Business / Technology

PwC says data analytics are transformative

By Cai Xiao (China Daily) Updated: 2016-06-28 08:20

Investing in information technology has always been an important decision for executives to take-and 41 percent of business leaders surveyed say they will need complex analysis using machine algorithms before deciding important issues, according the report by PwC.

The survey was based on interviews with more than 2,100 company decision-makers and leaders across 15 industries including the healthcare sector, banking and capital markets and the communications, energy, utilities and mining and technology sectors.

The three most important big decisions facing executives are launching new products and services (31 percent), entering new markets (17 percent) and investing in IT (15 percent), the survey said.

Highly data-driven companies are ready to compete. Companies are looking to grow in new markets and 48 percent of them describe themselves as highly data driven.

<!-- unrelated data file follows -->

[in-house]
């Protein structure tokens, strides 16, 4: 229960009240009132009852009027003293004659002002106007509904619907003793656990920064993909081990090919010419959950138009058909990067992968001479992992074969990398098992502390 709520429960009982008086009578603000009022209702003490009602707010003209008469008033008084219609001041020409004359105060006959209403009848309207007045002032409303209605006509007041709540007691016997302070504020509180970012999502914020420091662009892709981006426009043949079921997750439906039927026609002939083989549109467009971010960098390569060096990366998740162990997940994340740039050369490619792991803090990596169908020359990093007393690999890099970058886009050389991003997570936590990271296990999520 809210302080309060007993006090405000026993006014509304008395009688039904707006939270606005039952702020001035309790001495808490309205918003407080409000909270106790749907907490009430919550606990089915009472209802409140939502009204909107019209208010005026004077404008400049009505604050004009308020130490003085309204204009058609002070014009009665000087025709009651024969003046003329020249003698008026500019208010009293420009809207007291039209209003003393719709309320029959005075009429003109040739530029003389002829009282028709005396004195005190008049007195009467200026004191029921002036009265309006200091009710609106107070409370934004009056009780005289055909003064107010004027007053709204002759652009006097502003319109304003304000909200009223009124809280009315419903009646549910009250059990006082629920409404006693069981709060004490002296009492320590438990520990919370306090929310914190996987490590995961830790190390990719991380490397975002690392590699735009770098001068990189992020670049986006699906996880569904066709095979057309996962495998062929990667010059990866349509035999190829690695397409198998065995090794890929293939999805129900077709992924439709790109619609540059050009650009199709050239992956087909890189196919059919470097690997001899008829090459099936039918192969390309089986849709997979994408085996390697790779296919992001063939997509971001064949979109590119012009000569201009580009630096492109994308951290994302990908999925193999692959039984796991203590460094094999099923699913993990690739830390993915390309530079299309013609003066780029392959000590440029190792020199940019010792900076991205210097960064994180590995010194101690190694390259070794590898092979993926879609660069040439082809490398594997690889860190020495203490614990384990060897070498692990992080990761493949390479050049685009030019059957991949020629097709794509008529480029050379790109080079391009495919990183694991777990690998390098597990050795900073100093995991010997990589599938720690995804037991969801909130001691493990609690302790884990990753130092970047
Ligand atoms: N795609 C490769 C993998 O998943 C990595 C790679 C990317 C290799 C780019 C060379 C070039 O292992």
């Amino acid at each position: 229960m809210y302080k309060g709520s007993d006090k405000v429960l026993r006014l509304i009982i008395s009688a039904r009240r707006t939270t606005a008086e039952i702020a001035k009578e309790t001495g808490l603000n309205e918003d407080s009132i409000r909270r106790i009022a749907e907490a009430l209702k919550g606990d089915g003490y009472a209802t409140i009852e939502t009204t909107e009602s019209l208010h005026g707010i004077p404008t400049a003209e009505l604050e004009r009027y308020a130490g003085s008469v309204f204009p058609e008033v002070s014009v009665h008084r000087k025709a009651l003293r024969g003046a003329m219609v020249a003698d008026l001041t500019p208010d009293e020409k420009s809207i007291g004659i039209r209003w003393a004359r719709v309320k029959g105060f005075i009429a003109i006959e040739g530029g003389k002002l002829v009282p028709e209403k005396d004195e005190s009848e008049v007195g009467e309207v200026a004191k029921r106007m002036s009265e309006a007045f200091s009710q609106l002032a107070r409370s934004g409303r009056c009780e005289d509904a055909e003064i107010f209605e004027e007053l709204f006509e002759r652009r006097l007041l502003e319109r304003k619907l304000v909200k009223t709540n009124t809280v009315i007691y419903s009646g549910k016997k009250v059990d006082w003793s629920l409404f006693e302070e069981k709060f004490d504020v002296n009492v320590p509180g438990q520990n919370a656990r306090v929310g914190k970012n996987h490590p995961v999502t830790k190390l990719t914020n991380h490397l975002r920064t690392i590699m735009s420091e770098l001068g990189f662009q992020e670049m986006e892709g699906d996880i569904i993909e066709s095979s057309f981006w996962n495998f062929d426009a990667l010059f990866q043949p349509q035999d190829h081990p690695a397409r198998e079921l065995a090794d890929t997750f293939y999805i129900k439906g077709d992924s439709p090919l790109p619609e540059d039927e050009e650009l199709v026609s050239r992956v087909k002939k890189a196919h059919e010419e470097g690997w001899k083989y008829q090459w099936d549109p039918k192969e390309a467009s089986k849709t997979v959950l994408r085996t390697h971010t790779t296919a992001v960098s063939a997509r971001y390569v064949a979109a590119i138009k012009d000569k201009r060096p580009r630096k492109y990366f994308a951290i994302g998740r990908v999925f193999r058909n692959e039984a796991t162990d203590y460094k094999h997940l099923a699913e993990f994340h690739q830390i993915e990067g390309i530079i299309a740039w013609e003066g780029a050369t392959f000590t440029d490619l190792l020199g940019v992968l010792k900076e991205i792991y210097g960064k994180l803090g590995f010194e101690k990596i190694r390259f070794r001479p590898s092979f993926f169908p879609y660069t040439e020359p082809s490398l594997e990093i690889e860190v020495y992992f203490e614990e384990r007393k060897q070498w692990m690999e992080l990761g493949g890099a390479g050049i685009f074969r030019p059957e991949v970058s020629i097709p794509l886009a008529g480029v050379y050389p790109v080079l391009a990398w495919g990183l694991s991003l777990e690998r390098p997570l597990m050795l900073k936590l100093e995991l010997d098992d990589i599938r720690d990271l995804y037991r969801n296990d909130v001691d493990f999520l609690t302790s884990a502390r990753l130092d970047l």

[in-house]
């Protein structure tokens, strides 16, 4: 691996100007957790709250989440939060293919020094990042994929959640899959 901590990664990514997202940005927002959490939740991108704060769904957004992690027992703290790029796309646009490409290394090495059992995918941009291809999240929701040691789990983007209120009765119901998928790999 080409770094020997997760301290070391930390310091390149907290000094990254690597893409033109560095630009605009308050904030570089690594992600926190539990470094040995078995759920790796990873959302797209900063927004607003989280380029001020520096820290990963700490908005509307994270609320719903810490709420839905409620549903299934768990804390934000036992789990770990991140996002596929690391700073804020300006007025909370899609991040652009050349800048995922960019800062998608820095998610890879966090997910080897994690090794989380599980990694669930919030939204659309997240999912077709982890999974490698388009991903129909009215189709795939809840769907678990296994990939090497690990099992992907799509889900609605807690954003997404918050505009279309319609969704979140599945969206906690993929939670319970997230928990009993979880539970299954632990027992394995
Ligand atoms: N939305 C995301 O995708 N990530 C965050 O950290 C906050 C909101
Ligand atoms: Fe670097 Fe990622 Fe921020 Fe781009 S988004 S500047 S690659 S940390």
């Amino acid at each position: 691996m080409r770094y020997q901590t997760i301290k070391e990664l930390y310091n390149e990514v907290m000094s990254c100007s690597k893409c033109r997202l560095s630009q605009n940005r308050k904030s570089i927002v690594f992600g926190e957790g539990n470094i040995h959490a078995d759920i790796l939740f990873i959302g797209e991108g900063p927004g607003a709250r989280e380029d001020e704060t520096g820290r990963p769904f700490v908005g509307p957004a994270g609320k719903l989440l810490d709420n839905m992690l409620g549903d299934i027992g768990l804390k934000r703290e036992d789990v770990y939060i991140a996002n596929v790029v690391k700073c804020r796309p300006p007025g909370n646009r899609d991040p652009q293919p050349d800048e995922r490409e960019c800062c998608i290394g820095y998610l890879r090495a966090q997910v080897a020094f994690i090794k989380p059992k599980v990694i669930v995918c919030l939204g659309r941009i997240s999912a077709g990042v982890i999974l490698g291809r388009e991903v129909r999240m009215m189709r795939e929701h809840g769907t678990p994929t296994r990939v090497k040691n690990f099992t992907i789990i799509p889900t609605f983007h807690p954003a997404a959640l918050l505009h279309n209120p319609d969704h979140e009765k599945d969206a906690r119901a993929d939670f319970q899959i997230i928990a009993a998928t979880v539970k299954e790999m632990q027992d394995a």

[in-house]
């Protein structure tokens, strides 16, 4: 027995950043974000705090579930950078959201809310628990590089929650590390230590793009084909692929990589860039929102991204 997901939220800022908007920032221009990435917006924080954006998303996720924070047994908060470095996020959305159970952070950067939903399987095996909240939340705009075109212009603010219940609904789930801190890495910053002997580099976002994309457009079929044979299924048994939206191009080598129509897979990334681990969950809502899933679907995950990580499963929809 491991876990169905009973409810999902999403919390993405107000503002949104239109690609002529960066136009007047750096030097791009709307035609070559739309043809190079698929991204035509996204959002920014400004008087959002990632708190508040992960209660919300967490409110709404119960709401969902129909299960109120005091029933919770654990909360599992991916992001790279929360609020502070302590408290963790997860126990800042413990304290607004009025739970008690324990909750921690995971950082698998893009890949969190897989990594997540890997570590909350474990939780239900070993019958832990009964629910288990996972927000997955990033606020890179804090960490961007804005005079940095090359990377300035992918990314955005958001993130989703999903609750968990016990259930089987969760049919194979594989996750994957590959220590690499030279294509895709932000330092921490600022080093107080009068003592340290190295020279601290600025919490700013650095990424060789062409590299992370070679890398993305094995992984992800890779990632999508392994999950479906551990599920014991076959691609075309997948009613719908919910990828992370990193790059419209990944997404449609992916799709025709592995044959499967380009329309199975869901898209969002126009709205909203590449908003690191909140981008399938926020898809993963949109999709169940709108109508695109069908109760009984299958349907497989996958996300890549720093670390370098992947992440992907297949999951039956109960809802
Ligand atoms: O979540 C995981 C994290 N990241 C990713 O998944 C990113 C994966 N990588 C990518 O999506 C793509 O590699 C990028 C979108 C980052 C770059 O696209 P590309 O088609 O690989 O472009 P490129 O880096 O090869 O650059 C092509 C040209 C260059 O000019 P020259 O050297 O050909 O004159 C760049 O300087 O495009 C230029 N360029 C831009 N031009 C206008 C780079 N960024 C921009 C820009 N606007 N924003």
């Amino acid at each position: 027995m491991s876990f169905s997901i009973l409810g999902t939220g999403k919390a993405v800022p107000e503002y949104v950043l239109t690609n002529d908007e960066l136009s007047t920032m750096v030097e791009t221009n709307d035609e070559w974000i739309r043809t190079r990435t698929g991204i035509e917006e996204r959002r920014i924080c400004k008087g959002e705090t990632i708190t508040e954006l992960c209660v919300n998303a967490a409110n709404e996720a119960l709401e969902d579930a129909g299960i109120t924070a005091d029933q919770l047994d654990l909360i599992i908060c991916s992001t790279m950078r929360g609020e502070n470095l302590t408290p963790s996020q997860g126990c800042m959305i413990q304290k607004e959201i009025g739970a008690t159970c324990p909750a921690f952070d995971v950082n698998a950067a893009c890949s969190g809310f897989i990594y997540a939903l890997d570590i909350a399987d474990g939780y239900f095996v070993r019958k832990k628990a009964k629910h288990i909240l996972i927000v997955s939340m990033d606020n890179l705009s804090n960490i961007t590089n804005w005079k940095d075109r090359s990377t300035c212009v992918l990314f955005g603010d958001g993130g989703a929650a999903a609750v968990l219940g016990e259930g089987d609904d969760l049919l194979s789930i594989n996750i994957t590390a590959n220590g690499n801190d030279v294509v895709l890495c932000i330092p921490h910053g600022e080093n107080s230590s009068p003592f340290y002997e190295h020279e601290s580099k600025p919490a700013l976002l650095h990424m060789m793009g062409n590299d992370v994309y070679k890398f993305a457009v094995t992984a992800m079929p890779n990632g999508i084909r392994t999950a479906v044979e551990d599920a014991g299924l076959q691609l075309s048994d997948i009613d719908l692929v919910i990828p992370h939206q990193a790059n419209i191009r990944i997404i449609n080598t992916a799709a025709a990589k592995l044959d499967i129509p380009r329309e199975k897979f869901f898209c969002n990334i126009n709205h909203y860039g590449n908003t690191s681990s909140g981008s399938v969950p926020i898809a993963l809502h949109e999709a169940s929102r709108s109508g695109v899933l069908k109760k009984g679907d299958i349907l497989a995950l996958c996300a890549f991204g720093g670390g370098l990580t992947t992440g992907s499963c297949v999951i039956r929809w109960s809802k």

A significant role for machines is emerging so that 41 percent of leaders say big decisions will require analysis using machine algorithms.

"Data can be an extremely underutilized tool, and a company's capability to access the right data, at the right time, and then look at it through the right lens, can make or break a bottom line," said Dan DiFilippo, PwC's Global and US Data and Analytics Leader.

Companies are beginning to understand the power of forward-looking predictive and prescriptive analytics, but there are still 29 percent of companies who use predictive analytics.

"Leaders are stuck at a crossroads, with a small amount of decision-makers polled stating that they're just trying to survive in a state of disruption. This survey demonstrates the often unrealized value of data to lower the inherent risk in decision-making, and sheds light on exactly how companies can reassess the data they have to become stronger and increasingly competitive," said DiFilippo.

The survey encourages companies to ask the right questions that will lead to data solutions. Companies need to not just collect big data, but question their sphere of discovery, understand how to find the questions worth asking (before looking for the answers in the data), build an awareness of who is responsible for making decisions and taking action and really think about how to track outcomes to determine if the best approach is being taken.

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